Human Spaceflights

International Flight No. 51

Soyuz 16



Patch Soyuz 16

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Launch, orbit and landing data

Launch date:  02.12.1974
Launch time:  09:40:00.006 UTC
Launch site:  Baikonur
Launch pad:  1
Altitude:  184 - 291 km
Inclination:  51.80°
Landing date:  08.12.1974
Landing time:  08:03:35 UTC
Landing site:  30 km SW of Arkalyk

walkout photo

Crew Soyuz 16

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alternative crew photo

alternative crew photo

alternative crew photo

alternative crew photo

alternative crew photo

alternative crew photo


No.   Surname Given names Position Flight No. Duration Orbits
1  Filipchenko  Anatoli Vasiliyevich  Commander 2 5d 22h 23m 35s  97 
2  Rukavishnikov  Nikolai Nikolayevich  Flight Engineer 2 5d 22h 23m 35s  97 

Crew seating arrangement

1  Filipchenko
2  Rukavishnikov
Soyuz 16 spacecraft
1  Filipchenko
2  Rukavishnikov

1st Backup Crew

No.   Surname Given names Position
1  Dzhanibekov  Vladimir Aleksandrovich  Commander
2  Andreyev  Boris Dmitriyevich  Flight Engineer
Crew Soyuz 16 (1st backup)

2nd Backup Crew

No.   Surname Given names Position
1  Romanenko  Yuri Viktorovich  Commander
2  Ivanchenkov  Aleksandr Sergeyevich  Flight Engineer
Crew Soyuz 16 (2nd backup)

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Launch vehicle:  Soyuz-U (No. K15000-14)
Spacecraft:  Soyuz 16 (7K-TM No. 73)


Launch from the Baikonur Cosmodrome and landing 300 km north of Dzheskasgan / 30 km southwest of Arkalyk.

The Soyuz 16 mission was the final rehearsal and first manned mission in a program which culminated in the Apollo-Soyuz (ASTP) mission seven months later.
Main goals of the mission were check-out of the Soyuz space craft's on-board systems which had been modernized to meet the requirements of the 1975 joint flight in accordance with the programme of the Soviet-United States experiment; conduct of scientific and technical investigations.

Early concepts for a joint flight included docking a Soyuz craft to the American Skylab space station, or an Apollo vehicle docking with a Salyut space station. Once the Americans abandoned their Skylab station in 1974, the Apollo-Salyut concept seemed to be the logical choice, but since the Soviets had started to develop a universal docking adapter for the mission and feared having to publicly reveal details of their military-focused Salyut missions, the two powers opted to link a Soyuz spacecraft with an Apollo spacecraft.

During the flight, cosmonauts Anatoli Filipchenko and Nikolai Rukavishnikov tested the androgynous docking system to be used for the ASTP mission by retracting and extending a simulated 20 kg American docking ring.

The crew also tested modified environmental systems, new solar panels and improved control systems, as well as a new radar docking system. The air pressure was reduced from 760 mm to 540 mm and oxygen raised from 20% to 40% to test reducing the planned transfer time to Apollo from two to one hour. On December 07, 1974, the docking ring was jettisoned with explosive bolts to test emergency measures if the capture latches got stuck during the ASTP flight.

From launch to landing the flight of Soyuz was nearly perfect, and the results of the test of life support, docking, antenna deployment, and ground control systems were excellent.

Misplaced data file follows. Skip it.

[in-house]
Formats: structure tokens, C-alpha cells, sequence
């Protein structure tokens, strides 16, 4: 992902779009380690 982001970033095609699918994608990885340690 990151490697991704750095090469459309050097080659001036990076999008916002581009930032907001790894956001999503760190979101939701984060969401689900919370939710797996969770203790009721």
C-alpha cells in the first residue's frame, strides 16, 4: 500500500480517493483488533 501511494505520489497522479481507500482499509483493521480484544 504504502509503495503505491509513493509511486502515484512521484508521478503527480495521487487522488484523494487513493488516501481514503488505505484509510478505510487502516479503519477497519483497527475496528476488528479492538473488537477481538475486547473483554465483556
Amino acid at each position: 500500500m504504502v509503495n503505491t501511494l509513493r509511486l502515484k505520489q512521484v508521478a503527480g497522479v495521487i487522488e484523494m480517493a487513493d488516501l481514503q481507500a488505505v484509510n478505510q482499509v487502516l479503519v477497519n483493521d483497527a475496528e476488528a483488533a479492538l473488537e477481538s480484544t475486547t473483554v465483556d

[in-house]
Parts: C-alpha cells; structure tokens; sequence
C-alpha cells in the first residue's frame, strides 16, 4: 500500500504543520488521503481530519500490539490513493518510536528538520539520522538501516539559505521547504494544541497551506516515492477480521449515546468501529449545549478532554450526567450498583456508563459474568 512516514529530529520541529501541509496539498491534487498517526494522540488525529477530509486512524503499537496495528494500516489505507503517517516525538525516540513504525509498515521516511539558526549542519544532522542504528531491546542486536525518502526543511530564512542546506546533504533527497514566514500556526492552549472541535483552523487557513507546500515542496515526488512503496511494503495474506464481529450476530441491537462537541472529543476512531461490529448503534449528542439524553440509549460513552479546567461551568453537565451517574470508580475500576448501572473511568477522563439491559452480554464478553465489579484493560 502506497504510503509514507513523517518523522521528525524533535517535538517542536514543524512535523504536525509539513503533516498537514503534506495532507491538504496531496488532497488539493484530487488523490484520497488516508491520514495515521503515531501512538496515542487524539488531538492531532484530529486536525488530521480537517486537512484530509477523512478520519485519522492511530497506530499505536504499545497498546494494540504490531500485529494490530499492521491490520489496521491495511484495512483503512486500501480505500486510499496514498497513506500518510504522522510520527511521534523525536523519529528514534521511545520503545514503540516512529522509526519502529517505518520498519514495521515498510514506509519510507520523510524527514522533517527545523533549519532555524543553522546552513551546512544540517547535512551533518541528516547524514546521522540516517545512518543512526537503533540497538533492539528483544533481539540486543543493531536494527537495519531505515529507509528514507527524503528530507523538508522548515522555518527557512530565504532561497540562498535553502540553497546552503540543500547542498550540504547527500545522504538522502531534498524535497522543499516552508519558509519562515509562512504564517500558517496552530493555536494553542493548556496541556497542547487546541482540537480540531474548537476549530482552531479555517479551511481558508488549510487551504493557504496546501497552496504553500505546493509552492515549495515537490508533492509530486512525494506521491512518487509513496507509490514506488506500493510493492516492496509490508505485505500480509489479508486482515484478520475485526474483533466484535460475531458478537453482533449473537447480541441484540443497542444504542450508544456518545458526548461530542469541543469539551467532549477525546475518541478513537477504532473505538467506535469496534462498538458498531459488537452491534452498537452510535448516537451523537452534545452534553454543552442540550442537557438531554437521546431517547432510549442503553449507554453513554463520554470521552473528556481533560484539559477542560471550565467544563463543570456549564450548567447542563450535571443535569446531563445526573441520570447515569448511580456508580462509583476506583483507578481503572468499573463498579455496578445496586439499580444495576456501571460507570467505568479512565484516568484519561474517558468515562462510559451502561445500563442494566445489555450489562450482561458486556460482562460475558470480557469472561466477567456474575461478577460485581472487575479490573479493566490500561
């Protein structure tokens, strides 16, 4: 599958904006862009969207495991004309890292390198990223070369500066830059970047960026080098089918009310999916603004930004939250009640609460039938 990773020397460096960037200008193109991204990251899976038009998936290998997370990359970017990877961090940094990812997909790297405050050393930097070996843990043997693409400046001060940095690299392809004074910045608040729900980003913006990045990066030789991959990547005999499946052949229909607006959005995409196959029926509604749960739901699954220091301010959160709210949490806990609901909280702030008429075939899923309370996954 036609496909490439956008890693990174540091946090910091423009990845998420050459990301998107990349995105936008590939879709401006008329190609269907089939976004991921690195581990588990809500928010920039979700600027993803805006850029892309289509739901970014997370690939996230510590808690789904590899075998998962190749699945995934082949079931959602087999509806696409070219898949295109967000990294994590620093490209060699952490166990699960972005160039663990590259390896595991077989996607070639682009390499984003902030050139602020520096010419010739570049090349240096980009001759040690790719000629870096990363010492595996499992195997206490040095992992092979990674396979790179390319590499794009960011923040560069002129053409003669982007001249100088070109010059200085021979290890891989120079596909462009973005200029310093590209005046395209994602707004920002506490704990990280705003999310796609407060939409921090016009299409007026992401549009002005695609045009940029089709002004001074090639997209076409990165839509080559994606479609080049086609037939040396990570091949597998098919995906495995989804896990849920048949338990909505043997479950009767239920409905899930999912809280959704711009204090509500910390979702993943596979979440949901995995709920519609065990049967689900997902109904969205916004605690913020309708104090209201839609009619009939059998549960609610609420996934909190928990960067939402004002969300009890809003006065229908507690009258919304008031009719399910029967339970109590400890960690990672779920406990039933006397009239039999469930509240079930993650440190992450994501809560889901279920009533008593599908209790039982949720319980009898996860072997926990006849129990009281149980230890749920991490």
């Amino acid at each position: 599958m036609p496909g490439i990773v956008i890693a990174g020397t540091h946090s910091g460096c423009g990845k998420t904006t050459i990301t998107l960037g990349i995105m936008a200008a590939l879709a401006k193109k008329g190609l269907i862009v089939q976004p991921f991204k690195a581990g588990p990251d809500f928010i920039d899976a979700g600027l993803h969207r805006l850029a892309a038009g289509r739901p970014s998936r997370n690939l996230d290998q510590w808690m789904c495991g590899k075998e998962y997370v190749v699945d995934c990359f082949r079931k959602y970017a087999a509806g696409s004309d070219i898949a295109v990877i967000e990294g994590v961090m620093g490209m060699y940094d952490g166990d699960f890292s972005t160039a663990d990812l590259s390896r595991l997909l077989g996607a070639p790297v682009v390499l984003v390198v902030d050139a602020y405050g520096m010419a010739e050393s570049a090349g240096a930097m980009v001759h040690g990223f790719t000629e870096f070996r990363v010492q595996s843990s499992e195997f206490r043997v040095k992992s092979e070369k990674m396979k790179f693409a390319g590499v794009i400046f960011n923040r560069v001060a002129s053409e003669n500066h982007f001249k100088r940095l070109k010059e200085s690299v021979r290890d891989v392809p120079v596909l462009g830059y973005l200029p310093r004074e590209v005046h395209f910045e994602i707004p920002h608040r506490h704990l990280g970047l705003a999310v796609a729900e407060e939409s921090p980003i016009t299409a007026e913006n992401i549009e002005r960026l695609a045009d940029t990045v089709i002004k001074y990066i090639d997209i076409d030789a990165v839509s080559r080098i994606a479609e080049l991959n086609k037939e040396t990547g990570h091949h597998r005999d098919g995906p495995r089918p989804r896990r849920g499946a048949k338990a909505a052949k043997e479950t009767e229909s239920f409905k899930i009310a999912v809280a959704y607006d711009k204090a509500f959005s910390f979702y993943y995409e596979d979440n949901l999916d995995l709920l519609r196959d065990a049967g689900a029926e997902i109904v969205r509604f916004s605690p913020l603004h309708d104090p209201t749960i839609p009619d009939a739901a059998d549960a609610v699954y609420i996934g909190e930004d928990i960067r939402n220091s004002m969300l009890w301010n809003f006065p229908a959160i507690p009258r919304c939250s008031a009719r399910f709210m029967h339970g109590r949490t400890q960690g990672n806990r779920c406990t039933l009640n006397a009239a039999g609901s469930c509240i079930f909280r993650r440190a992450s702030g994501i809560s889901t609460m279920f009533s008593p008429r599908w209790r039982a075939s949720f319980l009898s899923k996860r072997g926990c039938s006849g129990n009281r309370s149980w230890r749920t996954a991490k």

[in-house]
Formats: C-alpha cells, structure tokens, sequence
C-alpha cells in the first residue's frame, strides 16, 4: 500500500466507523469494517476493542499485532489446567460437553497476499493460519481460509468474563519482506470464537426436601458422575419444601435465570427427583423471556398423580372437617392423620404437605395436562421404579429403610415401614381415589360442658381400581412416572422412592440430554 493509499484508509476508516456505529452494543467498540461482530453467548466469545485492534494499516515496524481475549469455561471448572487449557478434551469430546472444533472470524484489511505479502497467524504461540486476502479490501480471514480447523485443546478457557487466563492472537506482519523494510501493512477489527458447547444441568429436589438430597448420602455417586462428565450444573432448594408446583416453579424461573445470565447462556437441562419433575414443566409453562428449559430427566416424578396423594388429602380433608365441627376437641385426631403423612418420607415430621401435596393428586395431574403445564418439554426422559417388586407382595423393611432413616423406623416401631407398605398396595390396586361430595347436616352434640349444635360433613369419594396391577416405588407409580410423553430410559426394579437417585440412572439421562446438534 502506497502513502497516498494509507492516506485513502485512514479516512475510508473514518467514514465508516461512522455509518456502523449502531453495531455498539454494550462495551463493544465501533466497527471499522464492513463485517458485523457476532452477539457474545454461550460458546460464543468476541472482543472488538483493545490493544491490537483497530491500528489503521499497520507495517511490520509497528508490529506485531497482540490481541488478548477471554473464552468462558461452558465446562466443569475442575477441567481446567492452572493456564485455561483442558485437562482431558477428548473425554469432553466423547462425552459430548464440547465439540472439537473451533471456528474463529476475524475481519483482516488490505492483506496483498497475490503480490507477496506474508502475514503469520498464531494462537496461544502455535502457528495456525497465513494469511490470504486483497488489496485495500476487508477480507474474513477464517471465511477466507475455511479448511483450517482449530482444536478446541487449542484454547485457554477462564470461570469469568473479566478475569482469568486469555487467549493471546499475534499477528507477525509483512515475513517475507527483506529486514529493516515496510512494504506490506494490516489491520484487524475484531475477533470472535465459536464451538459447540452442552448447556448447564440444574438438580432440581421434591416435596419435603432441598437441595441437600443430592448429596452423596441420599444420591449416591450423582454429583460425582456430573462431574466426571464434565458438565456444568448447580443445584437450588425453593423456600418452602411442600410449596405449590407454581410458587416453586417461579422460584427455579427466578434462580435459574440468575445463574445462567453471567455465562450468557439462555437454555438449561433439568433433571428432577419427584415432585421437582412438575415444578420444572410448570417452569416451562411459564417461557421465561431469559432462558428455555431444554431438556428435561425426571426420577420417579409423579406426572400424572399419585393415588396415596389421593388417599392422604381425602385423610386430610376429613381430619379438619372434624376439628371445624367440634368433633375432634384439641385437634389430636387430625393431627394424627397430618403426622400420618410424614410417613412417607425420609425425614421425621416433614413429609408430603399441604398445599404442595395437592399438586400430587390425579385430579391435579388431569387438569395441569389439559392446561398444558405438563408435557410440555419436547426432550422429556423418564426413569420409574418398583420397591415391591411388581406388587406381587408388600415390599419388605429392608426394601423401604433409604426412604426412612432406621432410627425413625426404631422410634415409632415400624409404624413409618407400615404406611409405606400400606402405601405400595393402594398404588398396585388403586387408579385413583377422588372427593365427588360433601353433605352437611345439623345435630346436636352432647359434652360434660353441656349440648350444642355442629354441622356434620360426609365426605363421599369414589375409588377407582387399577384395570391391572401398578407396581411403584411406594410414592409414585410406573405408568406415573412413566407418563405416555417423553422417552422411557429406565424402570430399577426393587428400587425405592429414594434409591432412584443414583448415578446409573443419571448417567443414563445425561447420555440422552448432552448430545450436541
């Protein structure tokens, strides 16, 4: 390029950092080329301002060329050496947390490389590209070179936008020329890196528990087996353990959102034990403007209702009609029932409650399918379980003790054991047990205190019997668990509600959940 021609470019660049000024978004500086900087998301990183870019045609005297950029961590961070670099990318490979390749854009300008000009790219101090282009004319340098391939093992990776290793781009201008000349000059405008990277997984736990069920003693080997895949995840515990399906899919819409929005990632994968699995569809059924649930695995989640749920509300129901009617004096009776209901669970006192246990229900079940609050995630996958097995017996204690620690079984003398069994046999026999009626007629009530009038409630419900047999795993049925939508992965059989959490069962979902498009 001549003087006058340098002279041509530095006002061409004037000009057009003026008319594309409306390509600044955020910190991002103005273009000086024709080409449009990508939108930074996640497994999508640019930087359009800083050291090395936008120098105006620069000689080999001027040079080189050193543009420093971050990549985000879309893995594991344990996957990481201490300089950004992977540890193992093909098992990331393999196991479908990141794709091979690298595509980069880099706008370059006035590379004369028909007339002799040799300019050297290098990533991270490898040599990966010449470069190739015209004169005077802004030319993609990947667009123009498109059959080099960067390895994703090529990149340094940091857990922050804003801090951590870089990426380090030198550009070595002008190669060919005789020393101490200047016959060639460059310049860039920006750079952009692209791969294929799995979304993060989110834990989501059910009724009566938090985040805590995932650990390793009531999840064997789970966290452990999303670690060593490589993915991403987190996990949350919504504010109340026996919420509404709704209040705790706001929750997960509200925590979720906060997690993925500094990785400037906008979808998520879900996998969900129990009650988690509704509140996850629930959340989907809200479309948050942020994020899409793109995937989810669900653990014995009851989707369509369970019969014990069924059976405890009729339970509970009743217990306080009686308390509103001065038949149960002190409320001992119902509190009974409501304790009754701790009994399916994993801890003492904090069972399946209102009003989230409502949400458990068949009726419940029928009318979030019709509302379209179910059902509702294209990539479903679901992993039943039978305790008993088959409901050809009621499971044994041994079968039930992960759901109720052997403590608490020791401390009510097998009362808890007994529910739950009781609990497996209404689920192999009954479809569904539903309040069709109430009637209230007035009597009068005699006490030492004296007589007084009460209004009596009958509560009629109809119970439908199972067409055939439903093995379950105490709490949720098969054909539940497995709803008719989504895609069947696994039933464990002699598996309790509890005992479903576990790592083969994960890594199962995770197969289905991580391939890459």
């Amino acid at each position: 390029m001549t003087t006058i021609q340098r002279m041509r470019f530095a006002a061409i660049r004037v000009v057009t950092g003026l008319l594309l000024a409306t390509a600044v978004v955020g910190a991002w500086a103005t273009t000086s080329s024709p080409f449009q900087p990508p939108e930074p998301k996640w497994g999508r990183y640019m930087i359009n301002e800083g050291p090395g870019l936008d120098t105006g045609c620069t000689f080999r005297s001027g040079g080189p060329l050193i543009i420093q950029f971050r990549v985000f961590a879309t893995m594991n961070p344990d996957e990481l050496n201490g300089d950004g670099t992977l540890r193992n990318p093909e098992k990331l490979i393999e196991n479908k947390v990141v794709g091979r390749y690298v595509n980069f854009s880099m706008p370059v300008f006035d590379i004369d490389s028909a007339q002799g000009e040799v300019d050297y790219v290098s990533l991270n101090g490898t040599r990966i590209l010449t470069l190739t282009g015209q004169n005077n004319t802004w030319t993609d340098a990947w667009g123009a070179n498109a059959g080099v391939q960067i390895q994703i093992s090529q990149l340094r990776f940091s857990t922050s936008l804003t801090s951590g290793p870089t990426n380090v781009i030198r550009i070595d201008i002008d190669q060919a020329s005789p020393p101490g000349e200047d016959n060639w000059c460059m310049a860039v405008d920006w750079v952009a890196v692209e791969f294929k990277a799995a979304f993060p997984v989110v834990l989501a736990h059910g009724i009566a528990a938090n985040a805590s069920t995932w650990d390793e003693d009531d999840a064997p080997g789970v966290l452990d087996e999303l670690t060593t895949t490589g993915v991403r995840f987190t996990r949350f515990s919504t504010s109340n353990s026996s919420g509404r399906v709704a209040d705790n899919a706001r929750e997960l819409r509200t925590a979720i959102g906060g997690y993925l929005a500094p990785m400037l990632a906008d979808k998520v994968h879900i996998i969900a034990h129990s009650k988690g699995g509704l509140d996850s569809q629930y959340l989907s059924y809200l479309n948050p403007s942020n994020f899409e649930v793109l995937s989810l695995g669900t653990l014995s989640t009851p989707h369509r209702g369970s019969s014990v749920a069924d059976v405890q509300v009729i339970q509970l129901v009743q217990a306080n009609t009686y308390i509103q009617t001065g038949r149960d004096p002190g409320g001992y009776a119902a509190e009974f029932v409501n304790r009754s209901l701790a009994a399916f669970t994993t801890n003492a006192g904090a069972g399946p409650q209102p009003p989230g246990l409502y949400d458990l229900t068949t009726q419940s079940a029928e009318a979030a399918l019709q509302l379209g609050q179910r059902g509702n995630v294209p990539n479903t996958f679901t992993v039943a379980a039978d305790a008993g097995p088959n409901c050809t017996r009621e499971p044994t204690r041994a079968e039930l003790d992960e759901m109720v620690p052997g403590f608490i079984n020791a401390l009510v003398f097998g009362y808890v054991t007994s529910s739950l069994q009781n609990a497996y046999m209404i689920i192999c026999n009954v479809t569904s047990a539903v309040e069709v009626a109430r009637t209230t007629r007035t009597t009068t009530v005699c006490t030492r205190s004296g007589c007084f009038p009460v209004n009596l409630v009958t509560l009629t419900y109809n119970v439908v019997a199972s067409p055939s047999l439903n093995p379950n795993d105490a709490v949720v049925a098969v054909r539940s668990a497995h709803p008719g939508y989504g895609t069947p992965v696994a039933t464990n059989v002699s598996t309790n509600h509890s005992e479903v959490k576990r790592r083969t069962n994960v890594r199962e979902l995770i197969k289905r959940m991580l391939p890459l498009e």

The Soyuz spacecraft is composed of three elements attached end-to-end - the Orbital Module, the Descent Module and the Instrumentation/Propulsion Module. The crew occupied the central element, the Descent Module. The other two modules are jettisoned prior to re-entry. They burn up in the atmosphere, so only the Descent Module returned to Earth.
The deorbit burn lasted 188 seconds. Having shed two-thirds of its mass, the Soyuz reached Entry Interface - a point 400,000 feet (121.9 kilometers) above the Earth, where friction due to the thickening atmosphere began to heat its outer surfaces. With only 23 minutes left before it lands on the grassy plains of central Asia, attention in the module turned to slowing its rate of descent.
Eight minutes later, the spacecraft was streaking through the sky at a rate of 755 feet (230 meters) per second. Before it touched down, its speed slowed to only 5 feet (1.5 meter) per second, and it lands at an even lower speed than that. Several onboard features ensure that the vehicle and crew land safely and in relative comfort.
Four parachutes, deployed 15 minutes before landing, dramatically slowed the vehicle's rate of descent. Two pilot parachutes were the first to be released, and a drogue chute attached to the second one followed immediately after. The drogue, measuring 24 square meters (258 square feet) in area, slowed the rate of descent from 755 feet (230 meters) per second to 262 feet (80 meters) per second.
The main parachute was the last to emerge. It is the largest chute, with a surface area of 10,764 square feet (1,000 square meters). Its harnesses shifted the vehicle's attitude to a 30-degree angle relative to the ground, dissipating heat, and then shifted it again to a straight vertical descent prior to landing.
The main chute slowed the Soyuz to a descent rate of only 24 feet (7.3 meters) per second, which is still too fast for a comfortable landing. One second before touchdown, two sets of three small engines on the bottom of the vehicle fired, slowing the vehicle to soften the landing.


crew in training crew in training
Soyuz 16 rollout Soyuz 16 launch
Soyuz 16 launch Soyuz 16 landing


Last update on March 28, 2020.